# Day 128: Back At It

Spring Break in Neenah has come and gone… now it’s the final push to the end of the year.  I always get mixed feelings after spring break.  Panic… sooo much yet to cover (well to learn); Pride– all the students (well most, … no all) have grown so much and are much better (physics) students than they realize; Sadness… this group of students will be moving on, that’s sad (for the most part); Frustration… I still have not figured out how to reach a few students. No matter what I try, it just does not seem to work.

Today was to be the day we had the post – lab discussion for the collisions experiment we started on the Thursday before the spring break.  It seems to be taking longer this year.  I did a few new things this time around.  Each group shot a quick movie of collisions they studied.  Here is an example:

And one more.

I also required the students to use a spreadsheet (or Logger pro with calculated columns) to complete all the calculations. All of the data will be pooled and dumped into one Logger pro file to create a graph of total initial momentum vs. total final momentum.  If the slope turns out to be equal to 1.0, then we know that momentum is conserved.  The new part for me was setting up a google spreadsheet for the (CAPP) students that were required to complete the analysis of a 2D collision using our hover pucks or our air hockey table.  I’m a bit ashamed to admit it, but this is the first time I have used a google spreadsheet with my classes.  It is awesome to sit and watch the data get entered.  Hopefully we will be able to see momentum conserved in both the x and the y directions.  I will probably not go into any detail about the center of mass of a system aspect unless the opportunity presents itself.  In my experience, conserving momentum in two separate directions.

SIDEBAR:  In my mind I am wrestling with my sequence.  I have been teaching momentum( and impulse) AFTER Energy and dynamics.  As of late, though I have read more about teaching momentum (and impulse) BEFORE energy and even before some aspect of dynamics.  I’m just not sure if there is a pedagogical advantage one way or the other.

General Physics:

Today we discussed the Energy bar chart (LOL’s) assessment they took the day before we went on break.  We also had the pre-lab discussion for the Hooke’s Law experiment.  I do not do the traditional Hooke’s Law Experiment with masses being hung on a vertical spring.  I phrase the purpose to include something like this:….  determine the relationship between the force exerted on a spring and the change in length of the spring.  I find it makes it easier for the students to transition to a compression spring because the ‘change in length’ could be a ‘get longer change in length’ (like our extension springs) or a ‘get shorter change in length (like a compression spring that will be used with the Pasco cart launchers). Here is a picture of how the data is gathered:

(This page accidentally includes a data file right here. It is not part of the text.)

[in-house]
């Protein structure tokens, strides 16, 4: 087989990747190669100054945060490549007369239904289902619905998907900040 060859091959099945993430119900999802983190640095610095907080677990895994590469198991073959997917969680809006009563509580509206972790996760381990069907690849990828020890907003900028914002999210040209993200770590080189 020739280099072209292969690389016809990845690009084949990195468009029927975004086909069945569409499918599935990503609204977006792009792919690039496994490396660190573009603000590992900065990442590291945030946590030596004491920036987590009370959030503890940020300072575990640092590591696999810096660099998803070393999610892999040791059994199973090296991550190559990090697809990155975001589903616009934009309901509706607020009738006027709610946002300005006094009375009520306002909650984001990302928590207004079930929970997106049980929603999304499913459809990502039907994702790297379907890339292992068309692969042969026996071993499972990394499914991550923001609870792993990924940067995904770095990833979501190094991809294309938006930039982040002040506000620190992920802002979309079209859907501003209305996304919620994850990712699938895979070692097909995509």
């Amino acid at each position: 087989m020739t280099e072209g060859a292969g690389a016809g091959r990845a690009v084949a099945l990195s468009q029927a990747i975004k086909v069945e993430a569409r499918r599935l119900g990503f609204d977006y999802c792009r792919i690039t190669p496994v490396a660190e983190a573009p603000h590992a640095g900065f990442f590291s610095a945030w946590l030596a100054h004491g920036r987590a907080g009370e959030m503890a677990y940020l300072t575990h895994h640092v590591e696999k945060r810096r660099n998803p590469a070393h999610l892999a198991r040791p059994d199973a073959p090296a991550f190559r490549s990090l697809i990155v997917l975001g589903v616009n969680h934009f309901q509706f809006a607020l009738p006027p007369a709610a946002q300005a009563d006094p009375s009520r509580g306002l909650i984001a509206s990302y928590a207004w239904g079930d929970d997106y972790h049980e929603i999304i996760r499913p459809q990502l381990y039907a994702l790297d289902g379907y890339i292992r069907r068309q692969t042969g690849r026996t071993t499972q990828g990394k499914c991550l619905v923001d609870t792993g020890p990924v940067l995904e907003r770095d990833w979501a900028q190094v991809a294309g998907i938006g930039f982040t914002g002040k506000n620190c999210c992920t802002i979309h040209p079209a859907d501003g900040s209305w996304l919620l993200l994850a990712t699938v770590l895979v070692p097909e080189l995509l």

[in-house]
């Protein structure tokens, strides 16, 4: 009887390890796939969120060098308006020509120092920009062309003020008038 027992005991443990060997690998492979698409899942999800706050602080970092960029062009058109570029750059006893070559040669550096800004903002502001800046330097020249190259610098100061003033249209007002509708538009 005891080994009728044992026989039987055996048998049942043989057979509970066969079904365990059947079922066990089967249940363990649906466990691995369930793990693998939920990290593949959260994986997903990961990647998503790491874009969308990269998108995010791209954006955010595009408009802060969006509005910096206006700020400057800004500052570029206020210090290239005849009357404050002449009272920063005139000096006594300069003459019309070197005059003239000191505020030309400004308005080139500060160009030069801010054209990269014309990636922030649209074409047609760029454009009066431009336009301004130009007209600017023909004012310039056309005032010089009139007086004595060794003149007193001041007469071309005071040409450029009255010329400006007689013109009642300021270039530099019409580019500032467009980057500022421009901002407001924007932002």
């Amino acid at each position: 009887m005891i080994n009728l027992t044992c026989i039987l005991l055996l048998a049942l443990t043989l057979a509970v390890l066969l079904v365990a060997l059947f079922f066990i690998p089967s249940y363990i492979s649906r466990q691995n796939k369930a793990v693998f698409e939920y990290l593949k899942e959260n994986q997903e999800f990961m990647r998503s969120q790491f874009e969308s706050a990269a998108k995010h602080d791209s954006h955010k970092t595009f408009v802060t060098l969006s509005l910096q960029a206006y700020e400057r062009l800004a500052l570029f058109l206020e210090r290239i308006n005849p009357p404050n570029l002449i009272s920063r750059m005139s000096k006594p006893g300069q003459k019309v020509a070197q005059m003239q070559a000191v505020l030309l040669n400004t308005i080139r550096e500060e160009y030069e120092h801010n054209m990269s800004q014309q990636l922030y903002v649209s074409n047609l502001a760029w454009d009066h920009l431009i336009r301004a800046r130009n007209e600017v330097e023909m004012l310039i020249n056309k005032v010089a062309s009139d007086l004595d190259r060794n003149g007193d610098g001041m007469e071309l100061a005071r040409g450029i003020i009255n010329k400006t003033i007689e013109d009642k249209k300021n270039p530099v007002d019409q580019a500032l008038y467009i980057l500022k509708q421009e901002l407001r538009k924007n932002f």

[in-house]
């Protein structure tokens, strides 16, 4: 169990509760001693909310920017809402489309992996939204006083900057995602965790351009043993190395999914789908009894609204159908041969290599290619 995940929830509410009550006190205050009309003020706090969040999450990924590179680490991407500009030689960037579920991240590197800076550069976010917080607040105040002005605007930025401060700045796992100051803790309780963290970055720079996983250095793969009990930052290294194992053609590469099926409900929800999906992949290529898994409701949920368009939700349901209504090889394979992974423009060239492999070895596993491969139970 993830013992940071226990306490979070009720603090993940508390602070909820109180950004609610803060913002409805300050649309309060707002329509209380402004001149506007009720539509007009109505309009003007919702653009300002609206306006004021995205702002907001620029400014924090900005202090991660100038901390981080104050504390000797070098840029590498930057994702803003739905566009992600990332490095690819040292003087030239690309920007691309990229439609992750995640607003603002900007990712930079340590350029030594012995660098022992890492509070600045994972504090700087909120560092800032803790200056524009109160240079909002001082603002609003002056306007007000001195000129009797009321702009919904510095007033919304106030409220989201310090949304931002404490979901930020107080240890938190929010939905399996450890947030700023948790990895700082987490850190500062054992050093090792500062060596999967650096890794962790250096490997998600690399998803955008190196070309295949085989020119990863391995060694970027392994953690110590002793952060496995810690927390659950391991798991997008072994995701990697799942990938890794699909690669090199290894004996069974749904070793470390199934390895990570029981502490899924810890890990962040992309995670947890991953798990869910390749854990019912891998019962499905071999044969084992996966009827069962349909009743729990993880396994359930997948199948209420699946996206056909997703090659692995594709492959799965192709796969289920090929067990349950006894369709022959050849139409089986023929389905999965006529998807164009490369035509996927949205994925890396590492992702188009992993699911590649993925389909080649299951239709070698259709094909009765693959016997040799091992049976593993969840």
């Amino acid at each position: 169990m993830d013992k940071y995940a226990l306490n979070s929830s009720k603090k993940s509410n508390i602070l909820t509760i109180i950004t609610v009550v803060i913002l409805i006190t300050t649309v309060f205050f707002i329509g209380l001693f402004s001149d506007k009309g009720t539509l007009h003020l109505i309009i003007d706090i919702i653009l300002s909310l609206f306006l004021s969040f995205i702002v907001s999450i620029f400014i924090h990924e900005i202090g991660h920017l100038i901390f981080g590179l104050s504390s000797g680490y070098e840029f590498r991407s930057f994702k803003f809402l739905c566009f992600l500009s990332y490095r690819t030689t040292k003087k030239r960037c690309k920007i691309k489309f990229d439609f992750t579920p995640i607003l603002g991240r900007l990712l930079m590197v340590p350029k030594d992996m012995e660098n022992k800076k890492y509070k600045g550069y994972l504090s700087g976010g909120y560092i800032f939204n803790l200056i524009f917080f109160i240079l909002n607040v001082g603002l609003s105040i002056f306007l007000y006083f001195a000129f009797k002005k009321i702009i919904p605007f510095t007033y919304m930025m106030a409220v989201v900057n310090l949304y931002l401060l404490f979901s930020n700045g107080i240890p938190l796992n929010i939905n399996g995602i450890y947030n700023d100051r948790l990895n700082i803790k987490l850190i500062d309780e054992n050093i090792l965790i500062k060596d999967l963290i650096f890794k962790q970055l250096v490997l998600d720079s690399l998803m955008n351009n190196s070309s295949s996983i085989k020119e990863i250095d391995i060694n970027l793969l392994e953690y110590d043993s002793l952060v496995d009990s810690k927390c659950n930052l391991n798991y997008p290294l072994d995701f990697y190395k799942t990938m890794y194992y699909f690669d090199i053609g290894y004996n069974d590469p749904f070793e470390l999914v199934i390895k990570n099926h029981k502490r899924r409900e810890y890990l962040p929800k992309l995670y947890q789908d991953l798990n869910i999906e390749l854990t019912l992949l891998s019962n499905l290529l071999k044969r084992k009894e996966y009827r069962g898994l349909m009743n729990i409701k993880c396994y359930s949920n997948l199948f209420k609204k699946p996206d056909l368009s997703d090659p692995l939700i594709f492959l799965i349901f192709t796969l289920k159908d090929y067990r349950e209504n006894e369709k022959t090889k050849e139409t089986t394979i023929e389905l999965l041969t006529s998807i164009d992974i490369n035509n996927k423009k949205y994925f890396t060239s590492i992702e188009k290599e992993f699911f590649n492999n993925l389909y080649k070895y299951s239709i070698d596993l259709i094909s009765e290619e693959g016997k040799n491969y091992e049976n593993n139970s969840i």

The spring are pulled horizontally so there is no confusion about any gravitational affects.  This also makes it much easier to transition to the compression spring and determine it’s spring constant.  Each group did two springs to see that the slope of the linear graph does depend on the spring AND to have its data confirmed.

# Day 127: Collisions and LOL’s

Today was all about gathering data for the collisions experiment.  We did not get finished so tomorrow we will wrap up data gathering and the analysis.  It’ll be a chance to have some of the students learn how powerful and useful spreadsheets can be.  I’m also having them post a movie or three of the collisions to our Schoology site so we can reference them during our discussion AND so I can send an email to the parents to let them see what their sons/daughters are up to in physics.  I wish I had remembered to post a Tweet about it earlier today.

General Physics:

Today we WB’ed the Energy Bar Graphs (aka LOL’s).  I really like WB’ing this because it provides a chance for some really rich discussion.  Here is an example:

After we agreed on the analysis for this problem, I made an addition to the problem:

I added a second path and asked from which path, if either, would the crate have a greater velocity when it reached the location marked by the arrow. We discussed it and most agreed it was the same…. but thankfully, some students needed proof.  I used this:

along with a Bee-Spy photogate to prove that the velocity was the same.  Yep, it was a pretty good day.

# Days 125 and 126: Two for the price of one (Wealth and Momentum)

Well, it is two post tonight because I was sick last night… massive head cold tried to take me out… it did not succeed!

### Day 125